Swords and Sorcery

An Introduction to Advanced Fighting Fantasy

Remember those old game books called Fighting Fantasy? Those books where you were the hero and you advanced by choosing between the options the books gave you, like a very old computer quest – “If you choose to fight the ogre, turn to page 12. If you choose to flee, turn to page 13.”
In 1985, the good people at Games Workshop – Steve Jackson (no, not the one from GURPS), Ian Livingstone, Marc Gascoigne and Pete Tamlyn came up with a roleplaying version to the same basic rules (although, as the title suggests, these rules were somewhat augmented) and campaign world. They called it Advanced Fighting Fantasy.
Only five books from this series were issued – “Out of the Pit”, “Titan”, “Dungoeneer”, “Blacksand!” and “Allansia”, and their production was discontinued together with the regular Fighting Fantasy series.

Some Dry Statistics

The System has three basic traits – Skill (which is a catch-all attribute for fighting abilities, magic abilities, dexterity and basically the the way to determine whether any action you took would succeed or not), Stamina and Luck.
The skill system is quite basic – the character can allocate a number of points equal to her initial Skill rating to a list of various skills, where each allocated point effectively raises the character’s skill for a specific action by one.
Magic is also a skill, however it takes a special toll on the character – for each skill point allocated to magic, he looses one Skill point from his initial rating.
There are no character classes per se (the character just chooses the appropriate skills). Races are also not really a part of the game – only two races are described (Elves and Dwarves) and they too are no more than a limitation on the skills the character must choose.

Time and Reality

Probably the strongest point of this system is it flow and ease of play. The books strongly recommend the use of props, and almost every major scene description comes with a list of ideas on how to use props to convey the atmosphere.
Another interesting idea the system introduces is the real-time concept. During combat, the system claims, game time is identical to real time. Each player has an allotted time slice to act in, and if he can’t make up his mind what to do, he will loose his turn. Spell durations are also stated in minutes and the use of an hourglass to monitor them is recommended.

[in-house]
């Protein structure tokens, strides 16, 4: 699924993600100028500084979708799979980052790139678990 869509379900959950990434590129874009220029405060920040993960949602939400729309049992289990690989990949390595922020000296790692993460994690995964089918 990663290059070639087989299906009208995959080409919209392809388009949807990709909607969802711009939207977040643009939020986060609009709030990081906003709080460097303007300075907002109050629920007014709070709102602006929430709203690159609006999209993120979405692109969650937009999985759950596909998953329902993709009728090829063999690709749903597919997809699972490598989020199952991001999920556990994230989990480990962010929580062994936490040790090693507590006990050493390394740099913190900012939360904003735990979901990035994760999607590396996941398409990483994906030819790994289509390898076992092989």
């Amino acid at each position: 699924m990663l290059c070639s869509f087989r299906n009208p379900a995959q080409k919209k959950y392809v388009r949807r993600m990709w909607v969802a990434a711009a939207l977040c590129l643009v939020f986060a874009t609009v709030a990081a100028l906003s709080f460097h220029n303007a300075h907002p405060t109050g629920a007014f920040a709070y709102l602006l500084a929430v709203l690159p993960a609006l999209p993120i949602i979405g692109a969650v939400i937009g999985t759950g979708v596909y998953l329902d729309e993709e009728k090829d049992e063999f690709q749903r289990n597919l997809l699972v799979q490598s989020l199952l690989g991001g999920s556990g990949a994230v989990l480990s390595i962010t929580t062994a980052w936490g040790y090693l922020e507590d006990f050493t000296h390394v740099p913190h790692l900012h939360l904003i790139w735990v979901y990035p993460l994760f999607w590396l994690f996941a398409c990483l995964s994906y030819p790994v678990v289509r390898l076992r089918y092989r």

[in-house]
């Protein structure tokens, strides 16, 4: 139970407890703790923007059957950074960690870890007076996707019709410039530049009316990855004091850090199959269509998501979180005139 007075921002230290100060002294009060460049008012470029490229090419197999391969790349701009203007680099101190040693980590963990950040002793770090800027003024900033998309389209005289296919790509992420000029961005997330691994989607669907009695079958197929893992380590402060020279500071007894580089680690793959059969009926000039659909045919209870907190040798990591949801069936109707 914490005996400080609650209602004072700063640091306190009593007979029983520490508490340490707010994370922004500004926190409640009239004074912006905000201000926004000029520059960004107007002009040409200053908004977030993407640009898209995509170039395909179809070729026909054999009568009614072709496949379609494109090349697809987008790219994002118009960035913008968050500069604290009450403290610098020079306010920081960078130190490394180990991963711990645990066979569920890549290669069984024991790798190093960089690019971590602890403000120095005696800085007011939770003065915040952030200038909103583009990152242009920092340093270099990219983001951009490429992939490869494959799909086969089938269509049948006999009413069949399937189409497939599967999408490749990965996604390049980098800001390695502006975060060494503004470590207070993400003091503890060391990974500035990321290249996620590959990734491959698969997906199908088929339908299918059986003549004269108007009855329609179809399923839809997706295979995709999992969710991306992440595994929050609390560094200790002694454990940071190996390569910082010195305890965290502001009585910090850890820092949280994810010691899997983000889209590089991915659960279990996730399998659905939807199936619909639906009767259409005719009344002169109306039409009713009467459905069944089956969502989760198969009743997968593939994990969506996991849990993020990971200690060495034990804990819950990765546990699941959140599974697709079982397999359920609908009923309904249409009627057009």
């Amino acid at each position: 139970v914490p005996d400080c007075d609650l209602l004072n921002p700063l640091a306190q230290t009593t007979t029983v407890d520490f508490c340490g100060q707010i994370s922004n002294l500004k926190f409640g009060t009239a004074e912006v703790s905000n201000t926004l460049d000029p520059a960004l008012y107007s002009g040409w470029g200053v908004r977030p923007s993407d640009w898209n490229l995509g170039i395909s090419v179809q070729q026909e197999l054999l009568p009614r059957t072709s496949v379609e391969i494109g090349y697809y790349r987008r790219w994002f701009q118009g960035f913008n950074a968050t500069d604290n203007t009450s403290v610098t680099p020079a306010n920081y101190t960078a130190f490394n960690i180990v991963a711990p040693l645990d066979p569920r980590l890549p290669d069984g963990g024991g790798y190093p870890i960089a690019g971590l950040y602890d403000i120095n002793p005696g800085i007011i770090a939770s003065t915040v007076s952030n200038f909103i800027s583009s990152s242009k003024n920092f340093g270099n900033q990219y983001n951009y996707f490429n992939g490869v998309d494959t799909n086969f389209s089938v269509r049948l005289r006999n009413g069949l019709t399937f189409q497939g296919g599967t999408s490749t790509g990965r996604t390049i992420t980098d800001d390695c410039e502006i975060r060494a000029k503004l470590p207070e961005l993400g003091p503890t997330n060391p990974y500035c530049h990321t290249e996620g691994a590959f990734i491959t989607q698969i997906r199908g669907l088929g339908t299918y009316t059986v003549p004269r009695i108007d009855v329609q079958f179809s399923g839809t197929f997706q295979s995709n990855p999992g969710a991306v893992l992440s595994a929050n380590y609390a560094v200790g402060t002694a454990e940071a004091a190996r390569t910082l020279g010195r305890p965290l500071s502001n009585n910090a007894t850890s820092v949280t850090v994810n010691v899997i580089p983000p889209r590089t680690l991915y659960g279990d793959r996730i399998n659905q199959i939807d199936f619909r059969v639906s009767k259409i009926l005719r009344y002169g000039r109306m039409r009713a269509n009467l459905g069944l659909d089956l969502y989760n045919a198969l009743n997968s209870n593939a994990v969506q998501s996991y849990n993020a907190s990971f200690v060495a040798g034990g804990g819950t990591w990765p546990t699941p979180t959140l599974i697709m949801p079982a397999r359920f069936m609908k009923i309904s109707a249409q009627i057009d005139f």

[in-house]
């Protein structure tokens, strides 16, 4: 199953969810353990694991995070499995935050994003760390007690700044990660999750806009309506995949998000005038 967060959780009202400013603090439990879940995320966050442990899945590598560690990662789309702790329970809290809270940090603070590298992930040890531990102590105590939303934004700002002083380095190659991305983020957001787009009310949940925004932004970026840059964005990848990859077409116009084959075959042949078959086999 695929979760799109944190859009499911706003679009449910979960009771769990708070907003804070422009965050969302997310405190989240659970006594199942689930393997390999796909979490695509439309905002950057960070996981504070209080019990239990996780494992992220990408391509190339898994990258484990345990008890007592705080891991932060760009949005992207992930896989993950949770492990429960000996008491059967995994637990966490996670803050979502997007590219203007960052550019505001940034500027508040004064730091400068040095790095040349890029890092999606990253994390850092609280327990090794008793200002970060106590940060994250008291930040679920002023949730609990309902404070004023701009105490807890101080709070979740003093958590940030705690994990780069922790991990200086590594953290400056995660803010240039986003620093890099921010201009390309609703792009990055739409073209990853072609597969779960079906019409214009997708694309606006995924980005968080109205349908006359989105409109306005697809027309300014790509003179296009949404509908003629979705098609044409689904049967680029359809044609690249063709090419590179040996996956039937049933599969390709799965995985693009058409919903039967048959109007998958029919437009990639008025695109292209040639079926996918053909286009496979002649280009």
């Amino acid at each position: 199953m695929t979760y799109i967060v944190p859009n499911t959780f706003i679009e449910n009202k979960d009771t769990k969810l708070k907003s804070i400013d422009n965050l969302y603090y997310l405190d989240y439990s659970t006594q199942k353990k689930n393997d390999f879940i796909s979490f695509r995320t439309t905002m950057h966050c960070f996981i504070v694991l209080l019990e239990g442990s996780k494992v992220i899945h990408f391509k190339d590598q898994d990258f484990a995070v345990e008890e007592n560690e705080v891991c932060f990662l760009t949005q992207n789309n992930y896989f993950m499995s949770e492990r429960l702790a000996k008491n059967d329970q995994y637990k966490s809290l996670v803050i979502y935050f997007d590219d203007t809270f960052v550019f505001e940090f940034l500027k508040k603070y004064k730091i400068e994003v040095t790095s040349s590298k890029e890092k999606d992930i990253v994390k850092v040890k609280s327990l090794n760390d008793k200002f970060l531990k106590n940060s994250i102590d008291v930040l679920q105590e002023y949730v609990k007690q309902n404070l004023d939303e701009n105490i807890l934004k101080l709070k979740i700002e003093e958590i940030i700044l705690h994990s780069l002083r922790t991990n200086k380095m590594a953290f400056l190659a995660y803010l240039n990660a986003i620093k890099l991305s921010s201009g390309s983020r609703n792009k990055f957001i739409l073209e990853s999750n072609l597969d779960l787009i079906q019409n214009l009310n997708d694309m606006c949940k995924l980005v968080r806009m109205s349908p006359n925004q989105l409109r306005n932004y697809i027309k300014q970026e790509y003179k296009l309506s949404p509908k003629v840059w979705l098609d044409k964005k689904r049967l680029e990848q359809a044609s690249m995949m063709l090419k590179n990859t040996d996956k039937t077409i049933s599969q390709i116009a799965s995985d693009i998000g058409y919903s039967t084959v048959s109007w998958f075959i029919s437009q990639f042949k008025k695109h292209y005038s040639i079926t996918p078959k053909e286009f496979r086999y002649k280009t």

All in all, the system comes through more as a structured form of acting than as a roleplaying system.

Alone and Together

Although there are only five Advanced Fighting Fantasy books, it is important to note that there are more than sixty personal Fighting Fantasy books (counting the spin-off series as well). These books could easily be used as source books for Advanced Fighting Fantasy campaigns.

Final Words

To be completely frank, the main reason I wrote this review was so that I didn’t feel I’m leaving a system that I played out. Nowadays, there is probably little reason to play a system that is overly simplistic (the World of Darkness systems are more complex than this, for crying out loud!), and even worse – out of production and not supported.
However, if you’re looking for a quick-and-dirty high fantasy swords and sorcery type of game – this might just be the system for you.

Games Workshop no longer produce Advanced Fighting Fantasy, but you can find more about this system by visiting the web’s largest Fighting Fantasy website – FightingFantasy.com